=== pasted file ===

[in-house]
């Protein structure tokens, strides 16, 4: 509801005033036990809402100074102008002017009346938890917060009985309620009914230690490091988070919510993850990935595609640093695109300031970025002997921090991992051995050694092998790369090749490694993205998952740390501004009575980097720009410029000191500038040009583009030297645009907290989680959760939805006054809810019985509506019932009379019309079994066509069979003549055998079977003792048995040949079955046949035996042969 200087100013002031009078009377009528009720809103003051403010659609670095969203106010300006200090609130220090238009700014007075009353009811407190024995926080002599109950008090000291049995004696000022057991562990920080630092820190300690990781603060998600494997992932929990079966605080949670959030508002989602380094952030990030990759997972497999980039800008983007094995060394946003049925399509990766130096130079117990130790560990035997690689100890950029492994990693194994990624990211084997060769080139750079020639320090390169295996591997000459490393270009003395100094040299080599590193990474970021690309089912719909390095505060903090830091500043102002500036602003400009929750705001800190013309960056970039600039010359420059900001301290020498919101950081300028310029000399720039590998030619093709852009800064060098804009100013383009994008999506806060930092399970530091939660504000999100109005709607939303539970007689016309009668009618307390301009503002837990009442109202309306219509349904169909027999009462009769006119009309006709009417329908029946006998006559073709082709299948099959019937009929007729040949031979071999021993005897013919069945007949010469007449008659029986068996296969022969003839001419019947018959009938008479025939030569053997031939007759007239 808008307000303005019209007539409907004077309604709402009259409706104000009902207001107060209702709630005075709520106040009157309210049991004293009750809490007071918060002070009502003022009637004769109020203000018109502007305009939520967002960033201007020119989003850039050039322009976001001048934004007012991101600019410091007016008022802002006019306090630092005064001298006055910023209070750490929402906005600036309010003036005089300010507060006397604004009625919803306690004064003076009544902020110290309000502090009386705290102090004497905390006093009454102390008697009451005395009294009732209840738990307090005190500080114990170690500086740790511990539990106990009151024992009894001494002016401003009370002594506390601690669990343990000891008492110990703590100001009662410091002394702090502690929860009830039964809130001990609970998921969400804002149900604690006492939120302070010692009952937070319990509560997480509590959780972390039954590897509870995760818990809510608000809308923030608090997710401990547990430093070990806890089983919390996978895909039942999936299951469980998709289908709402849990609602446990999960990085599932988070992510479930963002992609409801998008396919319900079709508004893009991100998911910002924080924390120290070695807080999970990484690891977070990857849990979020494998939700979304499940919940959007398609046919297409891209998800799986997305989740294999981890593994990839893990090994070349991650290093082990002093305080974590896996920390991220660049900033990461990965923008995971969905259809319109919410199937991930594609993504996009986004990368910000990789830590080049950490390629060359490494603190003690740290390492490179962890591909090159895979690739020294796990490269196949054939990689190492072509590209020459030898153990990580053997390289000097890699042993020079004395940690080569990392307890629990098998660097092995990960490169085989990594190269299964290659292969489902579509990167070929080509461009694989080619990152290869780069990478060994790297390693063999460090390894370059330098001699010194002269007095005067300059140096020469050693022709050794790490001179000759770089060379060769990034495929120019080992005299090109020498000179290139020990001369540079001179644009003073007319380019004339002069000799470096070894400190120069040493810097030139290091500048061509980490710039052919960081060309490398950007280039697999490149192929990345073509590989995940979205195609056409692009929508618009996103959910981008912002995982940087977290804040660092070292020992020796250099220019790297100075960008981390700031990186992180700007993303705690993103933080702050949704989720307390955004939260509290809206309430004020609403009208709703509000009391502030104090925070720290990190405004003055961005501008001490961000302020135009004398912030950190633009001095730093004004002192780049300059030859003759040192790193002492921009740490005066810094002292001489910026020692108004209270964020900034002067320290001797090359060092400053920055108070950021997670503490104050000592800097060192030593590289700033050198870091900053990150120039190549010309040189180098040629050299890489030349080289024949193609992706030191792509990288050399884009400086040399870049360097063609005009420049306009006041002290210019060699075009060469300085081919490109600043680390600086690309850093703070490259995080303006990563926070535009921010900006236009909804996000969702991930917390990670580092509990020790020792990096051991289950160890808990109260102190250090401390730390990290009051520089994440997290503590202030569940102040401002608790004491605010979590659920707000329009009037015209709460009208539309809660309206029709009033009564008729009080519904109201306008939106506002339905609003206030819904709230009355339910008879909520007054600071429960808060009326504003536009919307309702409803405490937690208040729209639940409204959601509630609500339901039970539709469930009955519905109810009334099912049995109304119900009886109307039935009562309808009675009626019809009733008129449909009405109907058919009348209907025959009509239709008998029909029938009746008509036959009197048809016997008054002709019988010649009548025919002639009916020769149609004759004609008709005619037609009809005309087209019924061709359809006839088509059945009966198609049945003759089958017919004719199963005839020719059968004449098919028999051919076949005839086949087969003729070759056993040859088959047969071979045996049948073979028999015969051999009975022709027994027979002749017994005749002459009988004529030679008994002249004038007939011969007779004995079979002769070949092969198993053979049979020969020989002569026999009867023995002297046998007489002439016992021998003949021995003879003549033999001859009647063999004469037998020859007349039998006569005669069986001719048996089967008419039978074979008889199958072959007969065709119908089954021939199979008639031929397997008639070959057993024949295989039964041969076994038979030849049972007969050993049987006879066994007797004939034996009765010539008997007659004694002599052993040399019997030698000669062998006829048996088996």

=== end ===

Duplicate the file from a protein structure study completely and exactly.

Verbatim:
[in-house]
């Protein structure tokens, strides 16, 4: 509801005033036990809402100074102008002017009346938890917060009985309620009914230690490091988070919510993850990935595609640093695109300031970025002997921090991992051995050694092998790369090749490694993205998952740390501004009575980097720009410029000191500038040009583009030297645009907290989680959760939805006054809810019985509506019932009379019309079994066509069979003549055998079977003792048995040949079955046949035996042969 200087100013002031009078009377009528009720809103003051403010659609670095969203106010300006200090609130220090238009700014007075009353009811407190024995926080002599109950008090000291049995004696000022057991562990920080630092820190300690990781603060998600494997992932929990079966605080949670959030508002989602380094952030990030990759997972497999980039800008983007094995060394946003049925399509990766130096130079117990130790560990035997690689100890950029492994990693194994990624990211084997060769080139750079020639320090390169295996591997000459490393270009003395100094040299080599590193990474970021690309089912719909390095505060903090830091500043102002500036602003400009929750705001800190013309960056970039600039010359420059900001301290020498919101950081300028310029000399720039590998030619093709852009800064060098804009100013383009994008999506806060930092399970530091939660504000999100109005709607939303539970007689016309009668009618307390301009503002837990009442109202309306219509349904169909027999009462009769006119009309006709009417329908029946006998006559073709082709299948099959019937009929007729040949031979071999021993005897013919069945007949010469007449008659029986068996296969022969003839001419019947018959009938008479025939030569053997031939007759007239 808008307000303005019209007539409907004077309604709402009259409706104000009902207001107060209702709630005075709520106040009157309210049991004293009750809490007071918060002070009502003022009637004769109020203000018109502007305009939520967002960033201007020119989003850039050039322009976001001048934004007012991101600019410091007016008022802002006019306090630092005064001298006055910023209070750490929402906005600036309010003036005089300010507060006397604004009625919803306690004064003076009544902020110290309000502090009386705290102090004497905390006093009454102390008697009451005395009294009732209840738990307090005190500080114990170690500086740790511990539990106990009151024992009894001494002016401003009370002594506390601690669990343990000891008492110990703590100001009662410091002394702090502690929860009830039964809130001990609970998921969400804002149900604690006492939120302070010692009952937070319990509560997480509590959780972390039954590897509870995760818990809510608000809308923030608090997710401990547990430093070990806890089983919390996978895909039942999936299951469980998709289908709402849990609602446990999960990085599932988070992510479930963002992609409801998008396919319900079709508004893009991100998911910002924080924390120290070695807080999970990484690891977070990857849990979020494998939700979304499940919940959007398609046919297409891209998800799986997305989740294999981890593994990839893990090994070349991650290093082990002093305080974590896996920390991220660049900033990461990965923008995971969905259809319109919410199937991930594609993504996009986004990368910000990789830590080049950490390629060359490494603190003690740290390492490179962890591909090159895979690739020294796990490269196949054939990689190492072509590209020459030898153990990580053997390289000097890699042993020079004395940690080569990392307890629990098998660097092995990960490169085989990594190269299964290659292969489902579509990167070929080509461009694989080619990152290869780069990478060994790297390693063999460090390894370059330098001699010194002269007095005067300059140096020469050693022709050794790490001179000759770089060379060769990034495929120019080992005299090109020498000179290139020990001369540079001179644009003073007319380019004339002069000799470096070894400190120069040493810097030139290091500048061509980490710039052919960081060309490398950007280039697999490149192929990345073509590989995940979205195609056409692009929508618009996103959910981008912002995982940087977290804040660092070292020992020796250099220019790297100075960008981390700031990186992180700007993303705690993103933080702050949704989720307390955004939260509290809206309430004020609403009208709703509000009391502030104090925070720290990190405004003055961005501008001490961000302020135009004398912030950190633009001095730093004004002192780049300059030859003759040192790193002492921009740490005066810094002292001489910026020692108004209270964020900034002067320290001797090359060092400053920055108070950021997670503490104050000592800097060192030593590289700033050198870091900053990150120039190549010309040189180098040629050299890489030349080289024949193609992706030191792509990288050399884009400086040399870049360097063609005009420049306009006041002290210019060699075009060469300085081919490109600043680390600086690309850093703070490259995080303006990563926070535009921010900006236009909804996000969702991930917390990670580092509990020790020792990096051991289950160890808990109260102190250090401390730390990290009051520089994440997290503590202030569940102040401002608790004491605010979590659920707000329009009037015209709460009208539309809660309206029709009033009564008729009080519904109201306008939106506002339905609003206030819904709230009355339910008879909520007054600071429960808060009326504003536009919307309702409803405490937690208040729209639940409204959601509630609500339901039970539709469930009955519905109810009334099912049995109304119900009886109307039935009562309808009675009626019809009733008129449909009405109907058919009348209907025959009509239709008998029909029938009746008509036959009197048809016997008054002709019988010649009548025919002639009916020769149609004759004609008709005619037609009809005309087209019924061709359809006839088509059945009966198609049945003759089958017919004719199963005839020719059968004449098919028999051919076949005839086949087969003729070759056993040859088959047969071979045996049948073979028999015969051999009975022709027994027979002749017994005749002459009988004529030679008994002249004038007939011969007779004995079979002769070949092969198993053979049979020969020989002569026999009867023995002297046998007489002439016992021998003949021995003879003549033999001859009647063999004469037998020859007349039998006569005669069986001719048996089967008419039978074979008889199958072959007969065709119908089954021939199979008639031929397997008639070959057993024949295989039964041969076994038979030849049972007969050993049987006879066994007797004939034996009765010539008997007659004694002599052993040399019997030698000669062998006829048996088996």